Lisa Beebe

The Rock on the Desk


It sat on his desk for years. It was just a rock. Rough-edged and gray.A little larger than a man’s fist. None of the kids remembered when he got it, or where it came from, but they knew it meant a lot to him. When he died, their father left them each the same amount of money. He believed in fairness, and loved all of his children equally, even when it wasn’t easy to do so.

        When the children arrived home for the funeral, their mother urged them to pick something from his den to remember him. They each told her, in almost the same words, that they didn’t even need to look.They wanted the rock from dad’s desk.

        There were four kids, and only one rock. The mother didn’t know what to do. She took the rock from the desk and told the children that she would think about it overnight and try to find a fair solution.

        In the morning, the mother had an idea. She went for a walk in the yard and picked up more rocks.When the kids came down for breakfast, they found six rocks on the kitchen table.Each one was gray, and rough around the edges.Each one was a little larger than a man’s fist.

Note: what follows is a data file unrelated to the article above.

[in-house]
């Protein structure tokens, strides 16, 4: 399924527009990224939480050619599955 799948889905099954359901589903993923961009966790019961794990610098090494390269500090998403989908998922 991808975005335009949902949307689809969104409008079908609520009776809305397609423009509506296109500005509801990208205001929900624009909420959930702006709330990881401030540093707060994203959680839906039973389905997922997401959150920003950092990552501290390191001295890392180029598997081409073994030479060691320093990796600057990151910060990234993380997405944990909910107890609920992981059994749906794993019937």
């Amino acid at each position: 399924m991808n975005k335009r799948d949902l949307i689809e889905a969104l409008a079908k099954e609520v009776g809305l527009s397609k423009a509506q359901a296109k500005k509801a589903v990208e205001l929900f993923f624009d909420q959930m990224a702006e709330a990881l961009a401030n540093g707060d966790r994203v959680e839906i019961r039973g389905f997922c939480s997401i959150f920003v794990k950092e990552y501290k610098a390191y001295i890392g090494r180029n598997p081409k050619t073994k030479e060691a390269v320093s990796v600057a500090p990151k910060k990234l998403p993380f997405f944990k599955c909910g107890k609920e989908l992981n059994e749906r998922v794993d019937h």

“Which rock was dad’s?”she asked her children.

        They each picked a different rock. All four were confident they’d made the right selection. They asked their mother which of them had chosen their father’s rock. She refused to say. Instead, she told them they could each keep the rock they had picked.

        Later in the day, the mother found a moment to be alone with each of her children. She told each one, in turn, “You chose right. Yours is dad’s rock, but please. Never tell the others, because they’ll be so disappointed.”

        After the memorial service, each child carried a rock home. The rocks were tucked in suitcases, wrapped in clothes for protection. The rocks were special.

         Back at the house, the mother was worn out from the stress of the weekend. It was only 9:30, but she was ready to go to sleep. She sat on the edge of the bed, and pulled a rock from the drawer in her night table. She hugged it to her chest.


Lisa Beebe lives in Los Angeles, where she sometimes talks to the ocean. Her work has appeared or is forthcoming in Pacific Review, Indiana Review, Switchback, and Psychopomp.
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